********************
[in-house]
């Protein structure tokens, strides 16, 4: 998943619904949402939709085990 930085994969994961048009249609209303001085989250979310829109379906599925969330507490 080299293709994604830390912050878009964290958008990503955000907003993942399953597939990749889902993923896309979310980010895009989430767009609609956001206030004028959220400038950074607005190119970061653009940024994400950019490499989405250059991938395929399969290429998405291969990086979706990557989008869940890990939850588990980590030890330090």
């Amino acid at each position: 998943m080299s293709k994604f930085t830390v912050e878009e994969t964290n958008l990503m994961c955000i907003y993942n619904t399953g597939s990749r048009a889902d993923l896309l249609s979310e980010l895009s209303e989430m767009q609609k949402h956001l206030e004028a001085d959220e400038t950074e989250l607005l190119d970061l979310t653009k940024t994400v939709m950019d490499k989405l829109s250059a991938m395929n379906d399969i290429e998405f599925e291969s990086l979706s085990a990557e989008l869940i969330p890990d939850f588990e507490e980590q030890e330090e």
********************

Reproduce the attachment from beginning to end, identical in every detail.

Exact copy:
[in-house]
């Protein structure tokens, strides 16, 4: 998943619904949402939709085990 930085994969994961048009249609209303001085989250979310829109379906599925969330507490 080299293709994604830390912050878009964290958008990503955000907003993942399953597939990749889902993923896309979310980010895009989430767009609609956001206030004028959220400038950074607005190119970061653009940024994400950019490499989405250059991938395929399969290429998405291969990086979706990557989008869940890990939850588990980590030890330090």
């Amino acid at each position: 998943m080299s293709k994604f930085t830390v912050e878009e994969t964290n958008l990503m994961c955000i907003y993942n619904t399953g597939s990749r048009a889902d993923l896309l249609s979310e980010l895009s209303e989430m767009q609609k949402h956001l206030e004028a001085d959220e400038t950074e989250l607005l190119d970061l979310t653009k940024t994400v939709m950019d490499k989405l829109s250059a991938m395929n379906d399969i290429e998405f599925e291969s990086l979706s085990a990557e989008l869940i969330p890990d939850f588990e507490e980590q030890e330090e």